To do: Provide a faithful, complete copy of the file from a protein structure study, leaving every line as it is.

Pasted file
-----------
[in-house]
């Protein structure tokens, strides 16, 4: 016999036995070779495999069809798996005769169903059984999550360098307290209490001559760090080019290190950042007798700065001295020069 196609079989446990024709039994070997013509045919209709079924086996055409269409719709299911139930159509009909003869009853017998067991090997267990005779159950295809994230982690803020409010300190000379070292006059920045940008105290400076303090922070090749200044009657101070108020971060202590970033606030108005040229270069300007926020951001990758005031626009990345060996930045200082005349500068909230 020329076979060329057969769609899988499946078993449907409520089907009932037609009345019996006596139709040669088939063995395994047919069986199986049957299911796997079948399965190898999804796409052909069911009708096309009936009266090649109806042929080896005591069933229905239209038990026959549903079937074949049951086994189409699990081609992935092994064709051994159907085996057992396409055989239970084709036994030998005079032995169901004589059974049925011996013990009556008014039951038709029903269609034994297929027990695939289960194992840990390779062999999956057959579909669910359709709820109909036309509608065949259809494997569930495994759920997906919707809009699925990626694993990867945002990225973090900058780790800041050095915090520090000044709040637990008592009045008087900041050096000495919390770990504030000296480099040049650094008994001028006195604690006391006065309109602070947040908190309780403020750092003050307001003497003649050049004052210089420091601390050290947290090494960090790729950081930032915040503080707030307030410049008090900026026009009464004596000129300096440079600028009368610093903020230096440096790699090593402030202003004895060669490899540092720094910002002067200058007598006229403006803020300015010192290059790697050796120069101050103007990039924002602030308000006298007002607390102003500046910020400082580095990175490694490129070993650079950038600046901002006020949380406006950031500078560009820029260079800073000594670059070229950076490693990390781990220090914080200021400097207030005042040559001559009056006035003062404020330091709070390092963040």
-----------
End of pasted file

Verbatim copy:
[in-house]
């Protein structure tokens, strides 16, 4: 016999036995070779495999069809798996005769169903059984999550360098307290209490001559760090080019290190950042007798700065001295020069 196609079989446990024709039994070997013509045919209709079924086996055409269409719709299911139930159509009909003869009853017998067991090997267990005779159950295809994230982690803020409010300190000379070292006059920045940008105290400076303090922070090749200044009657101070108020971060202590970033606030108005040229270069300007926020951001990758005031626009990345060996930045200082005349500068909230 020329076979060329057969769609899988499946078993449907409520089907009932037609009345019996006596139709040669088939063995395994047919069986199986049957299911796997079948399965190898999804796409052909069911009708096309009936009266090649109806042929080896005591069933229905239209038990026959549903079937074949049951086994189409699990081609992935092994064709051994159907085996057992396409055989239970084709036994030998005079032995169901004589059974049925011996013990009556008014039951038709029903269609034994297929027990695939289960194992840990390779062999999956057959579909669910359709709820109909036309509608065949259809494997569930495994759920997906919707809009699925990626694993990867945002990225973090900058780790800041050095915090520090000044709040637990008592009045008087900041050096000495919390770990504030000296480099040049650094008994001028006195604690006391006065309109602070947040908190309780403020750092003050307001003497003649050049004052210089420091601390050290947290090494960090790729950081930032915040503080707030307030410049008090900026026009009464004596000129300096440079600028009368610093903020230096440096790699090593402030202003004895060669490899540092720094910002002067200058007598006229403006803020300015010192290059790697050796120069101050103007990039924002602030308000006298007002607390102003500046910020400082580095990175490694490129070993650079950038600046901002006020949380406006950031500078560009820029260079800073000594670059070229950076490693990390781990220090914080200021400097207030005042040559001559009056006035003062404020330091709070390092963040």